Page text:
On the morning of April 23, which is World Book and Copyright Day, Chinese novelist Mai Jia posted a new article on his WeChat public account, recounting how people had “read together” with the help of the account over the past years.
Mai set up the account as a public reading and book-sharing platform several years ago. On the introduction page of the account, the winner of China’s Mao Dun Literature Prize wrote that he had planned to read 1,000 books with others in 20 years. As of Saturday, the account had more than 1.2 million followers.
The popularity of Mai’s public account is an epitome of how the love of reading proliferates across the Chinese society. Over the years, with the development of reading-related infrastructures and cultivation of a reading-friendly social atmosphere, more and more Chinese people are finding joy in turning the page.
In China’s Outline of the 14th Five-Year Plan (2021-2025) for National Economic and Social Development and Vision 2035, it is noted that the country will further promote nationwide reading to build China into a nation of avid readers. To cultivate the public habit of reading, the Chinese government as well as regional authorities have all rolled out supportive policies and measures to facilitate the development of reading infrastructure.
In Beijing, many readers have opted for a Xinhua Bookstore in Shunyi District to spend their reading hours. Situated in Wenyu River Park, the bookstore offers both a cultural atmosphere and a natural environment, hence becoming increasingly popular among avid book readers.
“With the help of Beijing’s special supportive funds for brick-and-mortar bookstores, we were able to develop this comprehensive cultural space with the park as its base,” said Zhang Xiumei, manager of Shunyi Xinhua Bookstore Co., Ltd.
China’s rural areas are also witnessing drastic changes in reading environments. In Anning, Yunnan Province, a rural book house established in a local neighborhood has become a favorite spot for local villagers when they are not occupied by farmwork.
The book house provides about 5,000 books for locals to read for free. “Before the book house was established, folks had to travel 60 kilometers to bookstores in urban areas for a book,” said Li Guizhi, a villager. “Now, everyone comes to the book house whenever there’s time. The answers to so many of their problems are found here.”
Currently, there are 587,000 rural book houses in mainland China. These, along with over 100,000 brick-and-mortar bookstores and 3,300 public libraries, provide great convenience for people to immerse themselves in quality reading.
Bao Dan, curator of a library in Hangzhou, Zhejiang Province, has experienced first-hand the public’s passion for reading. “On average, we greet 500 to 600 readers daily and lend around 15,000 books each month,” said Bao. “We close at 8.30 p.m., but some of the readers are so into reading that they immediately head to the 24-hour library nearby.”
READING ENRICHES LIFE
People love reading for a lot of reasons. For many, reading is far more than just a pastime. It is also a way to gain wisdom and spiritual strength.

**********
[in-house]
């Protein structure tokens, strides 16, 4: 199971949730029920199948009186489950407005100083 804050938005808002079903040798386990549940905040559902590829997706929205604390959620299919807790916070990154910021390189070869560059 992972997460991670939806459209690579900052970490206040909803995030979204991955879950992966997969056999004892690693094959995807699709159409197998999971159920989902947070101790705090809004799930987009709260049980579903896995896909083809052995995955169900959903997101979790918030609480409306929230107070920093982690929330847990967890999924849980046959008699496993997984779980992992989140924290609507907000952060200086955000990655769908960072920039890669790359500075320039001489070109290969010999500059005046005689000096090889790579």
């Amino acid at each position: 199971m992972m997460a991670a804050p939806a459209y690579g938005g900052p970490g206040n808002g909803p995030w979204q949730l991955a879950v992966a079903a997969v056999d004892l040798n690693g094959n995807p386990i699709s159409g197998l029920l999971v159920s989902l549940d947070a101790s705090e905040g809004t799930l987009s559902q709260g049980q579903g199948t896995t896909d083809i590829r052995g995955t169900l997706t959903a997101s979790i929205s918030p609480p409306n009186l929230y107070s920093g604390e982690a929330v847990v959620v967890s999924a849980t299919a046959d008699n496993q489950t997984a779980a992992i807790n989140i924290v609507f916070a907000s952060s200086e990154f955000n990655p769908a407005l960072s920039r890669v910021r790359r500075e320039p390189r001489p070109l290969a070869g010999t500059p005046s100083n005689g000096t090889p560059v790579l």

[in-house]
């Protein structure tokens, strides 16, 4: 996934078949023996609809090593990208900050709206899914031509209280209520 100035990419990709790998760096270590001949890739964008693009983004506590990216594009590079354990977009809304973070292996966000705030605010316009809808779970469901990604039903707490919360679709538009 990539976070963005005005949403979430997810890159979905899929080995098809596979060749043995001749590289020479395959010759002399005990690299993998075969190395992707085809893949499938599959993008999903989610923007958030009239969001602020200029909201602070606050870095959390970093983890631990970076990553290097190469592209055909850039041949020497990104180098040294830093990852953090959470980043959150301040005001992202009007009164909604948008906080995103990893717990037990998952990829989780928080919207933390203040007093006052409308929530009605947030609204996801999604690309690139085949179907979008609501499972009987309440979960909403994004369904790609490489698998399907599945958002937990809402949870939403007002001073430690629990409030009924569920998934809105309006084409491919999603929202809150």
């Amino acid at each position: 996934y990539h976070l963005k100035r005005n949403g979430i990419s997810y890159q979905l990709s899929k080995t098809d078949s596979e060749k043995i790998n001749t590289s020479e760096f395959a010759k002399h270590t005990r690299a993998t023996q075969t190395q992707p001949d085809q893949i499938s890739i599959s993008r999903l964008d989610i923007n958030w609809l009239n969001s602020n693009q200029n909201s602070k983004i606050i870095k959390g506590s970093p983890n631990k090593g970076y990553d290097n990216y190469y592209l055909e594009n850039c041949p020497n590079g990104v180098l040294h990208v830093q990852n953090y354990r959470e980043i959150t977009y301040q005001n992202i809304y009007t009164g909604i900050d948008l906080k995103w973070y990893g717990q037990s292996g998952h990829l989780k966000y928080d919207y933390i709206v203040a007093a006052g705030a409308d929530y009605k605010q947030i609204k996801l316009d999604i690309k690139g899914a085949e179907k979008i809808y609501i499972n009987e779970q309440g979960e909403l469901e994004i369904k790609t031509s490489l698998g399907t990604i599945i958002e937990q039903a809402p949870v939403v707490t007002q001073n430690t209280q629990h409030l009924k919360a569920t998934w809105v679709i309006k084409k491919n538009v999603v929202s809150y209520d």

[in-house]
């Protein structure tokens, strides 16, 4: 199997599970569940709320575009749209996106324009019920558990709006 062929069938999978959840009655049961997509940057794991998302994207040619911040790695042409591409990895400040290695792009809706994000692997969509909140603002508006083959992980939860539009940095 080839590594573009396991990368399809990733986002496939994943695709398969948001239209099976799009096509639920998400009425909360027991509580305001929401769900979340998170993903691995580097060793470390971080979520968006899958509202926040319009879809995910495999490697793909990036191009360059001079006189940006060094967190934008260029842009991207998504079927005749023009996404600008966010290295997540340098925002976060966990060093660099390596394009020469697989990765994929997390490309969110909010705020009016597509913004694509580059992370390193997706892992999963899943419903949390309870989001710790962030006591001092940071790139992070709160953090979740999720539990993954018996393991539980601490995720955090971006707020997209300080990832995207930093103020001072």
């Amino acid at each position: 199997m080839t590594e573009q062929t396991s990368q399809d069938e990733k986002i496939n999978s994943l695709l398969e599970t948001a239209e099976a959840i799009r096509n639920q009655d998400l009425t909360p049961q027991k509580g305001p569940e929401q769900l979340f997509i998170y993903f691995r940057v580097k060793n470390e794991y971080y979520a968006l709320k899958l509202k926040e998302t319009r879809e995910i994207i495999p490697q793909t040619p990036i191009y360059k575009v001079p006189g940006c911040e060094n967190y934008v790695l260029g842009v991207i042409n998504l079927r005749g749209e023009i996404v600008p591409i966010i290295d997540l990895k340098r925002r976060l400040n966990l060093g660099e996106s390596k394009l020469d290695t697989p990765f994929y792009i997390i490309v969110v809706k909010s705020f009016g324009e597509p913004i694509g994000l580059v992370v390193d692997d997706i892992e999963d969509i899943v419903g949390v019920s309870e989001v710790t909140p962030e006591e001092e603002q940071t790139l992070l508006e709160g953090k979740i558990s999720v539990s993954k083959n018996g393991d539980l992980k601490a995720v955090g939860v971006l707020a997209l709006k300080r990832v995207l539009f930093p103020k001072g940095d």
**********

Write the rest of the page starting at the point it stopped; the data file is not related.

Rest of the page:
During the first session of the 14th National People’s Congress (NPC), Chen Tianzhu, deputy editor of Chinese magazine Duzhe and an NPC deputy, shared a story about her pen pal Xiaoyu, who was a “left-behind child” whose parents worked far away from home.
To encourage the boy, who then suffered from loneliness and health problems, Chen recommended works such as “Ordinary World” and “The Temple of Earth and I,” both highlighting perseverance drawn from an arduous life journey.
“Xiaoyu has graduated from a normal university and is now a Chinese language teacher. He always says that reading delights his life,” said Chen.
Apart from providing those in need with solace and strength, reading is also vital to carry on China’s cultural tradition, foster a Chinese ethos and enhance its cultural strength.
Nowadays, classic books are more accessible to the public thanks to modern technology.
National Library of China released the Yongle Canon HD Images Database earlier this year, enabling the public to study the great ancient encyclopedia “Yongle Dadian,” which was commissioned by Emperor Yongle in 1403.
Based on high-definition images, the database adopts both GIS techniques and three-dimensional restoration techniques to vividly display the binding and layout of the encyclopedia. By using digital technology, ancient classics like it are better preserved for study and reading by the public and experts alike.
With all the aforementioned efforts, China is now taking great strides in cultivating the love of reading across the country.
According to a national survey on reading released Sunday, 81.8 percent of Chinese adults had the habit of reading in 2022. Their per capita reading volume of paper books was 4.78, while that for digital books was 3.3 in 2022.
Just as Mai Jia once wrote, the reason why Chinese civilization is able to last so long, is because its cultural roots are preserved by reading. Today, this traditional habit is becoming an increasingly inseparable part of average Chinese people’s lives.